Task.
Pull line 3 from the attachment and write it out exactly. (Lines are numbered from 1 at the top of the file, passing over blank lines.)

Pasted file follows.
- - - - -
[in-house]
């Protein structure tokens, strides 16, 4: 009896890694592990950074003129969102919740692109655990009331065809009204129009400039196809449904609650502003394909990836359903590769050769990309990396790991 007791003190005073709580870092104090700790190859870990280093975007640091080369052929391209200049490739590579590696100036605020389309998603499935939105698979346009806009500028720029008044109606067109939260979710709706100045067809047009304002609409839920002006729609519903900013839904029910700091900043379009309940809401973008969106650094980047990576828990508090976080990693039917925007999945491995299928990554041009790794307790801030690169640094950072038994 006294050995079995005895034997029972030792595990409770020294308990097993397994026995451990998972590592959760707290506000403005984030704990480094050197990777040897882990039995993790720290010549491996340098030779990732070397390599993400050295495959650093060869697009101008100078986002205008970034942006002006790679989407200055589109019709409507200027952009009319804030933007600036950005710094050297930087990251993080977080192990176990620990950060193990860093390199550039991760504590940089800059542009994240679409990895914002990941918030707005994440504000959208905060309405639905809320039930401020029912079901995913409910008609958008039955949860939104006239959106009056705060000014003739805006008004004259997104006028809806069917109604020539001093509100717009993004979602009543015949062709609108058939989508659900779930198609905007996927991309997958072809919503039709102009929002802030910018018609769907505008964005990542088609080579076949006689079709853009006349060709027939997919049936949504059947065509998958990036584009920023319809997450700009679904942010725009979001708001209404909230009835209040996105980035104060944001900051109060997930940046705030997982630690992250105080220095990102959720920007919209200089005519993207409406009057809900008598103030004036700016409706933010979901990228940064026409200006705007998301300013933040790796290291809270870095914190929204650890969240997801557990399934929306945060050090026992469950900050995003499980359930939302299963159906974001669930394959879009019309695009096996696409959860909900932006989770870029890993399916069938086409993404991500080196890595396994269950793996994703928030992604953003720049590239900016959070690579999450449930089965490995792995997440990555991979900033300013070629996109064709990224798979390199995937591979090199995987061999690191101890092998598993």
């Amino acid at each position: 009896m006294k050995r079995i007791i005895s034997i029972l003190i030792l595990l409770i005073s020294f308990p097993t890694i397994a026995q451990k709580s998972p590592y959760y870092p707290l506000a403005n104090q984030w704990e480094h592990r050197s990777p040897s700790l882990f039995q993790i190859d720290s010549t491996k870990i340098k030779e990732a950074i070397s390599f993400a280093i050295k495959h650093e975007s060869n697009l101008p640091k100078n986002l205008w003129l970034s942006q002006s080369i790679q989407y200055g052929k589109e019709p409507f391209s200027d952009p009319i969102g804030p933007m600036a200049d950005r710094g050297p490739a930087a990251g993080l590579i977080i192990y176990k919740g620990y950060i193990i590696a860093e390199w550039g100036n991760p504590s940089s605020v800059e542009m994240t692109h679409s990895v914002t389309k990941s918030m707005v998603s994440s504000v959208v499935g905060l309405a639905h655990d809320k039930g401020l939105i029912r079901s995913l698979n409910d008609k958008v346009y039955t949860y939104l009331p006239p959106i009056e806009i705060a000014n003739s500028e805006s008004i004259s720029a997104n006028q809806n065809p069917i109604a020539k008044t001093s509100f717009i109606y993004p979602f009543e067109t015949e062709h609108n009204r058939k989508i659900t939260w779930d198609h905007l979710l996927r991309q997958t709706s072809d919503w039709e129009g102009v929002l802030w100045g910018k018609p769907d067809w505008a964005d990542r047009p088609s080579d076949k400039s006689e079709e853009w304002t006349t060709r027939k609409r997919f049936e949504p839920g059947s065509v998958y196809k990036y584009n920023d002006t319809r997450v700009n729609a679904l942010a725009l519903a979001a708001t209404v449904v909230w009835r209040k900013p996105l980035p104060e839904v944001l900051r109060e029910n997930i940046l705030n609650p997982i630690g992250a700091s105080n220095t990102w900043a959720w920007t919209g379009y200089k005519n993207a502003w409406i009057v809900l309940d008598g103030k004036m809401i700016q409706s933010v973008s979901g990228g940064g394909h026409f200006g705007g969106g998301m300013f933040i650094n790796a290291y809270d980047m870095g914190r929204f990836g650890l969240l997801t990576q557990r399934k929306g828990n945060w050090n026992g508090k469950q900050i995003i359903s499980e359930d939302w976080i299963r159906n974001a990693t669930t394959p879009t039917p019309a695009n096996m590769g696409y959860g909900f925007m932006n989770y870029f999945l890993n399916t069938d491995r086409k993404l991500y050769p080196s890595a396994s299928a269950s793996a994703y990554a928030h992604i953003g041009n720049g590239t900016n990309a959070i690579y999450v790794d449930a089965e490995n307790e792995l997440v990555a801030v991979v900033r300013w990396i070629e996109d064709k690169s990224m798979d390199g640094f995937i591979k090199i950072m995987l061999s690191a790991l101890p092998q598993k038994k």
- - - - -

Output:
């Amino acid at each position: 009896m006294k050995r079995i007791i005895s034997i029972l003190i030792l595990l409770i005073s020294f308990p097993t890694i397994a026995q451990k709580s998972p590592y959760y870092p707290l506000a403005n104090q984030w704990e480094h592990r050197s990777p040897s700790l882990f039995q993790i190859d720290s010549t491996k870990i340098k030779e990732a950074i070397s390599f993400a280093i050295k495959h650093e975007s060869n697009l101008p640091k100078n986002l205008w003129l970034s942006q002006s080369i790679q989407y200055g052929k589109e019709p409507f391209s200027d952009p009319i969102g804030p933007m600036a200049d950005r710094g050297p490739a930087a990251g993080l590579i977080i192990y176990k919740g620990y950060i193990i590696a860093e390199w550039g100036n991760p504590s940089s605020v800059e542009m994240t692109h679409s990895v914002t389309k990941s918030m707005v998603s994440s504000v959208v499935g905060l309405a639905h655990d809320k039930g401020l939105i029912r079901s995913l698979n409910d008609k958008v346009y039955t949860y939104l009331p006239p959106i009056e806009i705060a000014n003739s500028e805006s008004i004259s720029a997104n006028q809806n065809p069917i109604a020539k008044t001093s509100f717009i109606y993004p979602f009543e067109t015949e062709h609108n009204r058939k989508i659900t939260w779930d198609h905007l979710l996927r991309q997958t709706s072809d919503w039709e129009g102009v929002l802030w100045g910018k018609p769907d067809w505008a964005d990542r047009p088609s080579d076949k400039s006689e079709e853009w304002t006349t060709r027939k609409r997919f049936e949504p839920g059947s065509v998958y196809k990036y584009n920023d002006t319809r997450v700009n729609a679904l942010a725009l519903a979001a708001t209404v449904v909230w009835r209040k900013p996105l980035p104060e839904v944001l900051r109060e029910n997930i940046l705030n609650p997982i630690g992250a700091s105080n220095t990102w900043a959720w920007t919209g379009y200089k005519n993207a502003w409406i009057v809900l309940d008598g103030k004036m809401i700016q409706s933010v973008s979901g990228g940064g394909h026409f200006g705007g969106g998301m300013f933040i650094n790796a290291y809270d980047m870095g914190r929204f990836g650890l969240l997801t990576q557990r399934k929306g828990n945060w050090n026992g508090k469950q900050i995003i359903s499980e359930d939302w976080i299963r159906n974001a990693t669930t394959p879009t039917p019309a695009n096996m590769g696409y959860g909900f925007m932006n989770y870029f999945l890993n399916t069938d491995r086409k993404l991500y050769p080196s890595a396994s299928a269950s793996a994703y990554a928030h992604i953003g041009n720049g590239t900016n990309a959070i690579y999450v790794d449930a089965e490995n307790e792995l997440v990555a801030v991979v900033r300013w990396i070629e996109d064709k690169s990224m798979d390199g640094f995937i591979k090199i950072m995987l061999s690191a790991l101890p092998q598993k038994k």